4A.4 Investigating the Impacts of Aerosol Composition on a Mesoscale Convective System in the Central Great Plains

Tuesday, 12 January 2016: 4:15 PM
Room 356 ( New Orleans Ernest N. Morial Convention Center)
Stacey Kawecki, University of Michigan, Ann Arbor, MI; and A. Steiner and G. M. Henebry

Concentrations of anthropogenic greenhouse gases, other pollutants and aerosols are magnified in urban areas. Aerosols affect the radiation budget and precipitation in direct (scattering or absorption of incoming light), indirect (cloud processes), and semi-direct (atmospheric stability) ways. The chemical composition of aerosol determines its radiative and hygroscopic properties. In the WRF-Chem model, aerosol activation as cloud condensation nuclei (CCN) is parameterized by a bulk hygroscopicity factor known as kappa. The value of this parameter, when given a specific thermodynamic and dynamic environment including relative humidity, size of the aerosol, and updraft velocity, determines which aerosols will activate as CCN. Previous work has shown that varying the magnitude of emissions leads to changes in phase and size of hydrometeors, which resulted in changing the propagation of a mesoscale convective system (MCS). Here we isolate the effects that aerosol composition has on a severe weather event in the Central Great Plains by examining the dynamical and microphysical changes in deep convective clouds that occur as a result of varying the hygroscopicity of aerosol types. Because the kappa values are the same for sulfate, nitrate and ammonium, we choose a city that has relatively large amounts of organic carbon and black carbon. To isolate the chemical effects on convective cloud dynamics and microphysics, we conduct WRF-Chem simulations that test the sensitivity of precipitation magnitude and hydrometeor phase to the aerosol composition.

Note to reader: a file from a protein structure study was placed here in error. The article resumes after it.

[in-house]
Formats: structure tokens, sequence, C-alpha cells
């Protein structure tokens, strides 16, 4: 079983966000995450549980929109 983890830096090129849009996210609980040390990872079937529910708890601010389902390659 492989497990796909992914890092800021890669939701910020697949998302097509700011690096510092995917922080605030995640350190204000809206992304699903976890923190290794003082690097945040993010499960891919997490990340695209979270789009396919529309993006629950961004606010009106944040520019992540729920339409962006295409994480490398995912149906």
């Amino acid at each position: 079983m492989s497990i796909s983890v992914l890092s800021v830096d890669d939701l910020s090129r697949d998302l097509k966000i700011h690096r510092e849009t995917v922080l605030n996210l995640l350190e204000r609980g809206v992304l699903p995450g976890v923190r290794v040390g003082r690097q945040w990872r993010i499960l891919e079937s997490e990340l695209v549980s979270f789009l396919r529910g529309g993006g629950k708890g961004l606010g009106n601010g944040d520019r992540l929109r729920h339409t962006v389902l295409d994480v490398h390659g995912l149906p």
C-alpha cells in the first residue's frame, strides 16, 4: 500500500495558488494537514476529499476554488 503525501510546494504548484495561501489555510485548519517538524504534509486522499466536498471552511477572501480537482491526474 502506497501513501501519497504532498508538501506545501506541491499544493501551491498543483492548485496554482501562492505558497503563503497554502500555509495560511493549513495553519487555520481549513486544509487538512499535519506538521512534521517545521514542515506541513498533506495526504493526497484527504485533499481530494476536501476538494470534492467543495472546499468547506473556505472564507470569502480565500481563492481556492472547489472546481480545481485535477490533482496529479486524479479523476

- Indicates paper has been withdrawn from meeting
- Indicates an Award Winner